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How to Invest in Your 20’s

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How to Invest in Your 20's

Your 20s are full of new experiences: Moving out of your parent’s house, graduating college, getting a “real” job, and beginning a life of your own. However, one responsibility that you’ll also want to start tackling is how to invest. 

You might think that just because you’ve got student loans or are living paycheck-to-paycheck that it’s too soon to get involved with investing.

But this is precisely the time that you’ll want to start learning these strategies and mastering the techniques that will make you wealthy later in life.

In this post, we’ll talk about the 5 best ways to get started with investing and what you can learn from each of them. 

1- Start Recognizing Money-Making Opportunities

One of the first investments I ever made was a simple one. Back when online banking was brand-new, I did some research and determined I could make almost $500 if I moved a huge chunk of my savings into an online account.

That might seem like such a small accomplishment. But at the time, it taught me a very valuable lesson: Where you save your money can make all the difference in how hard it works and what it ultimately achieves for you.

To this day, whenever I invest, I still think about where my money is going and how this decision could benefit the potential return.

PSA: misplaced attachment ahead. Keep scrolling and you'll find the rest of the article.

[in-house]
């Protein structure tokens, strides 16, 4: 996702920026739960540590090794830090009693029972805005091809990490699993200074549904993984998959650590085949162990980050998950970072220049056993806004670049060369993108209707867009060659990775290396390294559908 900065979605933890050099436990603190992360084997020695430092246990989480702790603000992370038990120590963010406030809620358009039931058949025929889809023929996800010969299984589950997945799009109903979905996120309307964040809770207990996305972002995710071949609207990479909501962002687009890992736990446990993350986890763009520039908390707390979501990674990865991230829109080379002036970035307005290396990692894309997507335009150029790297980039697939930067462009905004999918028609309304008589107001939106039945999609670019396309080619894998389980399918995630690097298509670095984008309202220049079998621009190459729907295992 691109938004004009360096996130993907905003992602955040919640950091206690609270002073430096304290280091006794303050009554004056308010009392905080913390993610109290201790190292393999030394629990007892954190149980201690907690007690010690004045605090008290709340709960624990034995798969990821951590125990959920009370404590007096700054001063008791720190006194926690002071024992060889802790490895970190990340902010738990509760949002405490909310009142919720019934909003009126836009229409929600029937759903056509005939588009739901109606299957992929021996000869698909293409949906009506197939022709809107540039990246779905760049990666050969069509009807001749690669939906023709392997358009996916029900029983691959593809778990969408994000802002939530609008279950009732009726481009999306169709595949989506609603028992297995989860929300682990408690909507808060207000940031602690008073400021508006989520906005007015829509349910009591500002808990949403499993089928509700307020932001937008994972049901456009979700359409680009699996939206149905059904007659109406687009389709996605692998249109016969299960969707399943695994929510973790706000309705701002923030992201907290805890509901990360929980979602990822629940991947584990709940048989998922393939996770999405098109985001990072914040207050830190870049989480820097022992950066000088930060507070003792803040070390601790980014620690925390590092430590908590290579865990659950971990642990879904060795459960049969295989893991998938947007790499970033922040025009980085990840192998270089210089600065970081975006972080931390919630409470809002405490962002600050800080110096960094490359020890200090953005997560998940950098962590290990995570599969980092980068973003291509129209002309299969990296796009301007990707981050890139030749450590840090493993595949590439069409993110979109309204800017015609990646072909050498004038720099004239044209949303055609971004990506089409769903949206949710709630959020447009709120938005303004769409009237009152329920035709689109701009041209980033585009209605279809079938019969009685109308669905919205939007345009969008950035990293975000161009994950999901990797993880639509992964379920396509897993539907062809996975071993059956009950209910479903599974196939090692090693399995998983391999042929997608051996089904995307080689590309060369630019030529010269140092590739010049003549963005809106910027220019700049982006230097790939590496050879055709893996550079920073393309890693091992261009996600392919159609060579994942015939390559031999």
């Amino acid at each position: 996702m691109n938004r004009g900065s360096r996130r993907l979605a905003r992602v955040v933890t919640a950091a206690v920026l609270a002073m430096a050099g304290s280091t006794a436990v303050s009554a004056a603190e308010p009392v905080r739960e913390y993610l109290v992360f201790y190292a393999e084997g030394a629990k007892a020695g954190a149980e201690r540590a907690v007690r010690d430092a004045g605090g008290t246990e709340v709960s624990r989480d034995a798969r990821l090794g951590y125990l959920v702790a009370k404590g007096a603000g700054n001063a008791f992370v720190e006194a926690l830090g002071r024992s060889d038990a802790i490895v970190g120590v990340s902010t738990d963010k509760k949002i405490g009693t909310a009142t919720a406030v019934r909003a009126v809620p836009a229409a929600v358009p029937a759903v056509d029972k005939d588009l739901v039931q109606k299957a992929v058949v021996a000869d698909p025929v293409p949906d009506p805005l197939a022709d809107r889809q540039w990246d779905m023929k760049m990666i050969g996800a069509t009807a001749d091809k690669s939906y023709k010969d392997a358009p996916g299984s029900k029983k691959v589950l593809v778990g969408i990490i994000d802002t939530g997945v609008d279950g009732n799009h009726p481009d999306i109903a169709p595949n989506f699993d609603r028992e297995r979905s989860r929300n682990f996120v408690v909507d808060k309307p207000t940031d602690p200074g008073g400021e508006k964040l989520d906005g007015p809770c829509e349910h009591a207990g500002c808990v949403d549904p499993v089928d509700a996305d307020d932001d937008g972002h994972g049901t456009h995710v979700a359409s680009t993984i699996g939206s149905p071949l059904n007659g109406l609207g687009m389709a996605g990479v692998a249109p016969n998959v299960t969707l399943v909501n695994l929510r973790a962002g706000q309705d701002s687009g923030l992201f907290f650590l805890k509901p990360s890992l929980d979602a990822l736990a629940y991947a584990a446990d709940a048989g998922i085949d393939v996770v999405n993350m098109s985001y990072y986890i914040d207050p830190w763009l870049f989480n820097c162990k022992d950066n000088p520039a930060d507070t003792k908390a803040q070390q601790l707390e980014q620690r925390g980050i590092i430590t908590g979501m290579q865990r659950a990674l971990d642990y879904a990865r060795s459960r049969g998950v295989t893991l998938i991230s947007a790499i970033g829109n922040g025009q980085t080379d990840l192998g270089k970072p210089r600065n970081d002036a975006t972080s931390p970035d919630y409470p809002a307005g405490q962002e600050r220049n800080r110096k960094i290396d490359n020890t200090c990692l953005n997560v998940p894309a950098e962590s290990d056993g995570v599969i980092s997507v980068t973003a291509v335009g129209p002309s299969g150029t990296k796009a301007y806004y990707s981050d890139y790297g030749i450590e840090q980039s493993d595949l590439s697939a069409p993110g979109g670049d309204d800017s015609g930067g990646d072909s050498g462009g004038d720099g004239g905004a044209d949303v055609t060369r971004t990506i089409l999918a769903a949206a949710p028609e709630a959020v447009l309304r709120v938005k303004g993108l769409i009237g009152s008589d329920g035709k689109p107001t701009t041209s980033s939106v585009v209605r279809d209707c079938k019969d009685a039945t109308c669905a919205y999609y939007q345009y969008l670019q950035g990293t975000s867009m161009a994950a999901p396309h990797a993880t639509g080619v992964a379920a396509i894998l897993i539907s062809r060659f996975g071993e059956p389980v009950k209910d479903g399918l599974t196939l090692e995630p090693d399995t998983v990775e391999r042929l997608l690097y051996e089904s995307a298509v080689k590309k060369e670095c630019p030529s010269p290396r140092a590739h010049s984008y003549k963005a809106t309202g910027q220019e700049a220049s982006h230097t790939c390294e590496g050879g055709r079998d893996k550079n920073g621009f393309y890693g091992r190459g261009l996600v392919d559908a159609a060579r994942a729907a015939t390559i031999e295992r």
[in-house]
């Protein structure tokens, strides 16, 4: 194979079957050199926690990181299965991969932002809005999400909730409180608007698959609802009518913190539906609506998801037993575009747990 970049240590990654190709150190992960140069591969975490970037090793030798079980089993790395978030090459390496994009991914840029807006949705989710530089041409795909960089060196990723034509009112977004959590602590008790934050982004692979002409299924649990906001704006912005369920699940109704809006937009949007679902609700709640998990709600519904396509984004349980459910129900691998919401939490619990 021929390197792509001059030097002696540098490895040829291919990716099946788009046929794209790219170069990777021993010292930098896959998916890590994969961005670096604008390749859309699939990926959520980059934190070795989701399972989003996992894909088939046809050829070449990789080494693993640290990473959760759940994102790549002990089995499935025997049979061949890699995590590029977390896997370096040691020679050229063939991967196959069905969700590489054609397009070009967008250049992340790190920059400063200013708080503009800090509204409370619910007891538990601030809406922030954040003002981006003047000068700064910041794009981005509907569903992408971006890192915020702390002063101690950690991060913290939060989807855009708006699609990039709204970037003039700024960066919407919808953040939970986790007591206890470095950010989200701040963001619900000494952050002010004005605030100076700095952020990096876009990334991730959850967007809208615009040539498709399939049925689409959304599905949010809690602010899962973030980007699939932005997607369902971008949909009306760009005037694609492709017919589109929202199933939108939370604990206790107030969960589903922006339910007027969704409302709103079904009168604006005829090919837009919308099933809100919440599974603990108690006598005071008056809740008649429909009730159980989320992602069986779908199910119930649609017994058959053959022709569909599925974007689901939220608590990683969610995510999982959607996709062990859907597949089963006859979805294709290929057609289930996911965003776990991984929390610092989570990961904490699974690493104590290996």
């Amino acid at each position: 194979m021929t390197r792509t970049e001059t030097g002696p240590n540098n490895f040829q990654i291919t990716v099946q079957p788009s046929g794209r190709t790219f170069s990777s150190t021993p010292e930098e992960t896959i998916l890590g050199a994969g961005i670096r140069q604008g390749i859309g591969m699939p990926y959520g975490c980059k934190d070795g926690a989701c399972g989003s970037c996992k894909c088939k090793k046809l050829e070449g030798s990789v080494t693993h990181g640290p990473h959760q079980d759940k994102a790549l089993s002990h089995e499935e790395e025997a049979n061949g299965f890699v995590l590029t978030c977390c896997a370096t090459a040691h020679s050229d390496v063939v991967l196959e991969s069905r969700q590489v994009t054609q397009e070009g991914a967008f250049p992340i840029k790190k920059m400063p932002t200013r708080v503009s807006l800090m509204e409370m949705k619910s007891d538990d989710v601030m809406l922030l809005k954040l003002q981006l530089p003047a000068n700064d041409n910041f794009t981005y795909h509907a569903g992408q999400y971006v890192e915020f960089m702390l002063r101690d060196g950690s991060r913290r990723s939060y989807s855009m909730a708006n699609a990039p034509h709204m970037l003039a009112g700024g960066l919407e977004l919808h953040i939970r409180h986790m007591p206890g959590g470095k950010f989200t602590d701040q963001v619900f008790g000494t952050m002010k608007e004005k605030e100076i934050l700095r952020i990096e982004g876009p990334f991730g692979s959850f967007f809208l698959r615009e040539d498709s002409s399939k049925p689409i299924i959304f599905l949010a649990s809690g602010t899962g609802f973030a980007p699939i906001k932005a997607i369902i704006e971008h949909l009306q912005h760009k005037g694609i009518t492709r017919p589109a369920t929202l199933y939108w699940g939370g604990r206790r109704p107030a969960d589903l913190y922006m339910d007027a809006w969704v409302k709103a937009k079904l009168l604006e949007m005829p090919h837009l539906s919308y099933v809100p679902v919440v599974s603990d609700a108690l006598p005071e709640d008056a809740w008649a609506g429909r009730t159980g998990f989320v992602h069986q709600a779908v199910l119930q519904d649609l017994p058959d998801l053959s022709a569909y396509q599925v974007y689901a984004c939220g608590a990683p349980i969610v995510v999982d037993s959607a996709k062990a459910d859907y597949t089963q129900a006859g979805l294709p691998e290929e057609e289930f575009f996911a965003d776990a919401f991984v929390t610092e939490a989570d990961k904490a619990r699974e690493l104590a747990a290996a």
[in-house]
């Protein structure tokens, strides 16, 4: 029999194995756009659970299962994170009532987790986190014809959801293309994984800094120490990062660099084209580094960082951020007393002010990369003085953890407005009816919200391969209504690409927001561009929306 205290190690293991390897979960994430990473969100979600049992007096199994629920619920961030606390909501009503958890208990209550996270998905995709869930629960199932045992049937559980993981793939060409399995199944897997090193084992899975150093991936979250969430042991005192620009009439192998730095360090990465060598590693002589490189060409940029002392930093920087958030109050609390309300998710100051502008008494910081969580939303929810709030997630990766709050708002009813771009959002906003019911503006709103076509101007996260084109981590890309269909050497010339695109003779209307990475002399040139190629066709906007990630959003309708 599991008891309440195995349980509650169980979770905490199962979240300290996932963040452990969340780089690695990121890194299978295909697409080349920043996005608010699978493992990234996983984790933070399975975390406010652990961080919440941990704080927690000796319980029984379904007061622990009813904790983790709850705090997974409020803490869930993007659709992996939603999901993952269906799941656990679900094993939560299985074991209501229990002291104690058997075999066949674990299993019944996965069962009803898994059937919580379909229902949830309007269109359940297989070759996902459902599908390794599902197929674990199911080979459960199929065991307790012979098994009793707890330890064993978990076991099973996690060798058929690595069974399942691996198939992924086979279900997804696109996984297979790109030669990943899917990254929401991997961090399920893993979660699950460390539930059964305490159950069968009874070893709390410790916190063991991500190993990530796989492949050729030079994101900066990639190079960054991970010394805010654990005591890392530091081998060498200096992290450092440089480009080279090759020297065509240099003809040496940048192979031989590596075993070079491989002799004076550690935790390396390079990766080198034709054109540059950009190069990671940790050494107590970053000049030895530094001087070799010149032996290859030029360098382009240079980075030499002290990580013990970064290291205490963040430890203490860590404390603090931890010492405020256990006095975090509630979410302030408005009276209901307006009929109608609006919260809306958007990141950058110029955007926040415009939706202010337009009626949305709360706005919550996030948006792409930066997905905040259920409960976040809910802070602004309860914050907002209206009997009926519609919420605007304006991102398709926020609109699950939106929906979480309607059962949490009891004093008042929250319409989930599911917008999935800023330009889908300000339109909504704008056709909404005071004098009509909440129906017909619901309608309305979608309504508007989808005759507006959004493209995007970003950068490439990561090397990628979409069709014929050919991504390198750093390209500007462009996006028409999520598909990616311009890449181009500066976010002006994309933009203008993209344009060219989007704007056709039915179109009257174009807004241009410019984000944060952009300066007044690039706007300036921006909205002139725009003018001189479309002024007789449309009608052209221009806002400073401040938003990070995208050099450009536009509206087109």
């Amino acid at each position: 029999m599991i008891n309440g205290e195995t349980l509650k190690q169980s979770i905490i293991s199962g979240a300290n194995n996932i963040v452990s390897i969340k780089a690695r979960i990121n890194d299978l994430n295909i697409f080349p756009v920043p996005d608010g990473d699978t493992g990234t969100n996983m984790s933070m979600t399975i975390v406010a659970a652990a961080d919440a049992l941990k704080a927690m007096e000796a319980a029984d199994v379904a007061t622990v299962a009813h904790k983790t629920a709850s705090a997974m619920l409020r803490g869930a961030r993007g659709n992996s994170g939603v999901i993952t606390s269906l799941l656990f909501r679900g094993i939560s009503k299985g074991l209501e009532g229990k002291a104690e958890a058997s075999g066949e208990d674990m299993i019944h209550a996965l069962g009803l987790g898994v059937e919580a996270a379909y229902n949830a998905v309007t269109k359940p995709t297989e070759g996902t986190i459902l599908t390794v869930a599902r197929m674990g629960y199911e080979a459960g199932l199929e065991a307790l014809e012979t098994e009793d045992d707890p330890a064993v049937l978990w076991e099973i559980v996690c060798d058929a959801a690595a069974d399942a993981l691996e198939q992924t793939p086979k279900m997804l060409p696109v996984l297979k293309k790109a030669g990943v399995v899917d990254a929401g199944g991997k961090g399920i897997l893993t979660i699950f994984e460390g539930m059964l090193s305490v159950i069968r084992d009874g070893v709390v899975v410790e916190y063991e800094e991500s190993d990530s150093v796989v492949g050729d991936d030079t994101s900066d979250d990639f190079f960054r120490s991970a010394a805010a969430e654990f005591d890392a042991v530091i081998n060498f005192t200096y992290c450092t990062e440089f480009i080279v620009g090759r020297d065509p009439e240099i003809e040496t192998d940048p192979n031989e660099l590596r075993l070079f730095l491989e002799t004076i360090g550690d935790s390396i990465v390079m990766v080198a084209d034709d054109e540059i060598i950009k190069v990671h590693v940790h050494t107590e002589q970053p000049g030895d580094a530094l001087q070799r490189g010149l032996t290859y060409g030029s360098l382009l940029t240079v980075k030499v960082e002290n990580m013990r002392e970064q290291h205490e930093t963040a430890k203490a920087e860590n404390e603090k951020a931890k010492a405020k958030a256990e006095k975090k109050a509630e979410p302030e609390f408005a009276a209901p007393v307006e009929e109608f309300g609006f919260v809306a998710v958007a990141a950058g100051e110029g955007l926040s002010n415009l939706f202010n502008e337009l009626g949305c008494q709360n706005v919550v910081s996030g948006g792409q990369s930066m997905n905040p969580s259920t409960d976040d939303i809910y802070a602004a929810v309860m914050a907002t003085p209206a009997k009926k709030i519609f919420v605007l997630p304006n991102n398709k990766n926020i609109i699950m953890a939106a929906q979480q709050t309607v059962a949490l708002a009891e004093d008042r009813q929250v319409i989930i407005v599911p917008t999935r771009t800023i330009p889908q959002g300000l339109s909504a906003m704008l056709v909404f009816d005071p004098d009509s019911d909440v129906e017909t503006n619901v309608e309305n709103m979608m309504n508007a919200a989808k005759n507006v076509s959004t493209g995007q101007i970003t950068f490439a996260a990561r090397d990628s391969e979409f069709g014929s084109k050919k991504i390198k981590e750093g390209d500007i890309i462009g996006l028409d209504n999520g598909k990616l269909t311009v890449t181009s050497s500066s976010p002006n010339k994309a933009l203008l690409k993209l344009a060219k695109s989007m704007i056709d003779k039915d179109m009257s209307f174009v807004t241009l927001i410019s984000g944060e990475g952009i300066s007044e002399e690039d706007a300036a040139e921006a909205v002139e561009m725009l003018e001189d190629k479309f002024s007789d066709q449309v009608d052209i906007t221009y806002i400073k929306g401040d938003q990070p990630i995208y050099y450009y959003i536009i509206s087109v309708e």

The sooner you start recognizing these types of money-making opportunities, the faster you’re going to start putting your money to work for you.

2- Get Comfortable with the Markets

I’ll be honest – Investing scared me at first. The idea of putting my money into something where I might never see it again seemed like insanity to me.

Investing wasn’t like putting my money in the bank where I’d earn a nice, predictable interest rate. Investing meant taking a “risk”, and I wasn’t sure this was something I wanted to do.

Then, one day, I just went for it. I put $1,000 into a mutual fund and watched what happened … 

Guess what? Doomsday never came. My investment went up or down by a few dollars here or there, but it never bombed like I thought it would. In fact, it seemed to go up in value on average the more time I gave it.

That’s when I learned one of the biggest challenges to investing was just getting over those initial market jitters. Over the long-term, there’s money to be made. You just have to get past your own fears and inhibitions and learn to ride out the market turbulence.

3- Take Full Advantage of Your Retirement Accounts

When I started my first professional job, I knew absolutely nothing about 401k plans. And to make matters worse, it seemed like no one really wanted to take the time to explain it to me or help me to understand why I should be contributing to one.

Fortunately, I was curious enough to go seek out this information myself. And boy did I learn what a golden opportunity this was!

First of all, I quickly found out that for every dollar you contribute to your 401k plan, it reduces the amount of taxes you owe to the IRS at the end of the year.

For doing nothing more than simply stashing my money away, I was saving thousands of dollars in just taxes alone.